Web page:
Because of a rise in sea level in later times some of these valleys in the South West became flooded resulting in the rias or drowned river valleys of West Cork leaving their ridges as the peninsulas of that locality i.e. Beara, Sheep’s Head, Mizen Head. Fracturing and weathering of the limestone on the ridges gradually led to then being eroded down leaving the underlying Old Red Sandstone exposed on the ridges, the valleys retaining their limestone cover. Major rivers in South Munster such as the Blackwater, Lee and Bandon, flow west to east through such valleys before entering the sea along the south coast. Into these great river valleys headwaters from mountain foothills, corrie lakes, streams and lesser tributary rivers flowed down from ridge tops to join these rivers spreading into their basins and flood plains. The drainage patterns i.e. dendritic and trellised, of South Munster developed in this way. In later times viewed from a human perspective, these patterns became routeways of exploration and communication, a means of penetrating the interior of a once densely forested territory of deciduous woodland and unexpected places of natural clearances.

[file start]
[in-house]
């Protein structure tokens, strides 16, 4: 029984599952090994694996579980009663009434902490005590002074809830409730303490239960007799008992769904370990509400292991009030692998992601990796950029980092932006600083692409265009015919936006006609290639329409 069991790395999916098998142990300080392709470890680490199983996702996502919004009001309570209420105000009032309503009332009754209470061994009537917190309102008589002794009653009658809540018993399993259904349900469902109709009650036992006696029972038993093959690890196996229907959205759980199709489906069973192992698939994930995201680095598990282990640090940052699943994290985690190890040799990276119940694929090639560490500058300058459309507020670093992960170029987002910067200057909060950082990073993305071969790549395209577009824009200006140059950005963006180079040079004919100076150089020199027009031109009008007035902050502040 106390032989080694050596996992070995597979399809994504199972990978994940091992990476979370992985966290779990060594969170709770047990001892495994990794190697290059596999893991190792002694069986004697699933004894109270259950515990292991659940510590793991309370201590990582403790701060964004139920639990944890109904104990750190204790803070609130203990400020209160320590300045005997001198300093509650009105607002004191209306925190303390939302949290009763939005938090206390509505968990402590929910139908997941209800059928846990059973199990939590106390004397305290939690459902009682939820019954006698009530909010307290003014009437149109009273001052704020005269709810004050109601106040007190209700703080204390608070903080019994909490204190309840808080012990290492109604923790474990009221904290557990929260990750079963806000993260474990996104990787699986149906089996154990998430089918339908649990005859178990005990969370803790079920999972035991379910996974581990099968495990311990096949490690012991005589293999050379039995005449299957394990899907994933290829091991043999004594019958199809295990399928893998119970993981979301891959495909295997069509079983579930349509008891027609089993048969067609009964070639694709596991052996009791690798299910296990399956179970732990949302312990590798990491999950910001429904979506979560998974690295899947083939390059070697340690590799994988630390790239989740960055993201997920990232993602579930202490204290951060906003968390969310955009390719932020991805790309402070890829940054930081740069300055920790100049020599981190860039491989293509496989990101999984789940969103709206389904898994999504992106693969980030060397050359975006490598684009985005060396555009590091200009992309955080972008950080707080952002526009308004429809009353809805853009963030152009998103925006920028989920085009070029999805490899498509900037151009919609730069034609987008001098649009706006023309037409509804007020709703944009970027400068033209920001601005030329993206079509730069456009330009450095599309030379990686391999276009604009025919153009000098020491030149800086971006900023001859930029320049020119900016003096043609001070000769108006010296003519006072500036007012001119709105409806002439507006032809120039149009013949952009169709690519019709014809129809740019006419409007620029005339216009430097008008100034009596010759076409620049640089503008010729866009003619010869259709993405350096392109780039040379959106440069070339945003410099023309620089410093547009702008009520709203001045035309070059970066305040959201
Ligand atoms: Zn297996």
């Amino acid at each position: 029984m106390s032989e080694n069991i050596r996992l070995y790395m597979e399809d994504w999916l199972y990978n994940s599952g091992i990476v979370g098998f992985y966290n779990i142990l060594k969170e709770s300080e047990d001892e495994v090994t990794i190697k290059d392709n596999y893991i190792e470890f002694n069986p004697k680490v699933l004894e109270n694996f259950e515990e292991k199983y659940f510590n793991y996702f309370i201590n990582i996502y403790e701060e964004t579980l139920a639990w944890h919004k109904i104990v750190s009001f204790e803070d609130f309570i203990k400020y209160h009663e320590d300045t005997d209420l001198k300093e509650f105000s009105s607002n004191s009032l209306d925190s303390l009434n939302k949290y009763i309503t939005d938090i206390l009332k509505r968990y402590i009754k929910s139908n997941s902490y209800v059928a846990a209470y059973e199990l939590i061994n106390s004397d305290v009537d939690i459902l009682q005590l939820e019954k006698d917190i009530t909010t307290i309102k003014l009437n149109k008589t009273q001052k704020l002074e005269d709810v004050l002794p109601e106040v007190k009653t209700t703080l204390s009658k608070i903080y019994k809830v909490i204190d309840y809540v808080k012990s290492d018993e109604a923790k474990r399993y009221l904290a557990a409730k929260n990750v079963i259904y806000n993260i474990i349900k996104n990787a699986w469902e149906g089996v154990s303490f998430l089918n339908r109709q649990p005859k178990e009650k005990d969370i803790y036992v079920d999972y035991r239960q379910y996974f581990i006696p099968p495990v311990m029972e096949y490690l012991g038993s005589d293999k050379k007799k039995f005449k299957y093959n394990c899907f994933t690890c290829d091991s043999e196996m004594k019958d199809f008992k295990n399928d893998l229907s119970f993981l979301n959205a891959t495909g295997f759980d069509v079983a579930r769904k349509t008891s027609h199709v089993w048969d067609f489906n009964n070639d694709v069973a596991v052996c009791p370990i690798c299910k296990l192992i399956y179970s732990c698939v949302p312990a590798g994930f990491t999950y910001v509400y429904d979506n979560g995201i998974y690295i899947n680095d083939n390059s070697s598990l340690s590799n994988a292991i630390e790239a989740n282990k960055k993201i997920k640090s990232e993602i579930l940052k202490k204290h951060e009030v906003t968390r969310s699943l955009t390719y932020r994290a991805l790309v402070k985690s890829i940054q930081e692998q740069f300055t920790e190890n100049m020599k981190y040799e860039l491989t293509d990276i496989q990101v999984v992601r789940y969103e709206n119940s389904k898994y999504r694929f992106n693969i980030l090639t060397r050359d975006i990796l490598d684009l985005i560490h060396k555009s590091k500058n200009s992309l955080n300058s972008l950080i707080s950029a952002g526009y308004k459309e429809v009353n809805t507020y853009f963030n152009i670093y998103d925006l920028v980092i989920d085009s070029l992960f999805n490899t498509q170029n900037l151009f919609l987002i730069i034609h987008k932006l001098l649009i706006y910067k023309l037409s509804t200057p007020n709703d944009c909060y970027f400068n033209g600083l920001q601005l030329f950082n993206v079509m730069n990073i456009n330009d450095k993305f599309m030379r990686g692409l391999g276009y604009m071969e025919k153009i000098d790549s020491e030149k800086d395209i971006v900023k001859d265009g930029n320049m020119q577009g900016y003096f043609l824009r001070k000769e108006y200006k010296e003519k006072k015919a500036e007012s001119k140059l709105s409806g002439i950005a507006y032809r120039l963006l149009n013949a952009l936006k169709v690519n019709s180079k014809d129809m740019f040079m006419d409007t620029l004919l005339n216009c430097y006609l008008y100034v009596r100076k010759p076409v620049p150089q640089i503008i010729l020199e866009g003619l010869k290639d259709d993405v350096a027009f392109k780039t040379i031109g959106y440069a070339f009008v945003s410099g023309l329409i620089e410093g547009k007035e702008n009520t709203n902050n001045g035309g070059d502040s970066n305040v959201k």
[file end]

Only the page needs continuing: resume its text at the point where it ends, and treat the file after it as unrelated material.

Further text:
As viewed from west to east South Munster could be described as having three major bands of mountain ranges one of which stretches from the western end of the Dingle peninsula at Mount Brandon and Mount Eagle to the Slieve Mish Mountains; then, after a lowland gap, the Stack Mountains spread to the Glanruddery Mountains, then to the Mullaghareirk Mountains (spreading into South West Limerick, East Kerry and North West Cork). Next follows a second gap opening from Tullylease eastwards to the Ballyhoura Mountains in Cork. The Ballyhouras stretch eastwards and northeast toward Slievereagh by Kilfinnane in South East Limerick. From there one heads eastwards toward the Galtee Mountains majestically overlooking the Golden Vale and the Glen of Aherlow. This stretch of mountains ends in proximity to the town of Caher, County Tipperary. Following the Suir River northwards from Caher, one passes by the town of Cashel, once the administrative and ecclesiastical centre of South Munster. It is of note that the second and third gaps i.e between the Mullaghareirk Mountains and the Ballyhoura Mountains and between the Ballyhoura Mountains and the Galtee Mountains, have an association with early Christian saints and their foundations i.e. Berihert at Tullylease and Molagga at Labbamolagga. Also of considerable note are the monastic remains at Ardpatrick, Cush by Slievereagh, the Teamhair Erainn (Tara of the Erainn), Raheennamaddra, Knockainy (Cnoc Áine) in the distance, the Harps of Cliu by Galteemore with the Glen of Aherlow on its northern side where St. Berihert’s Kyle is found.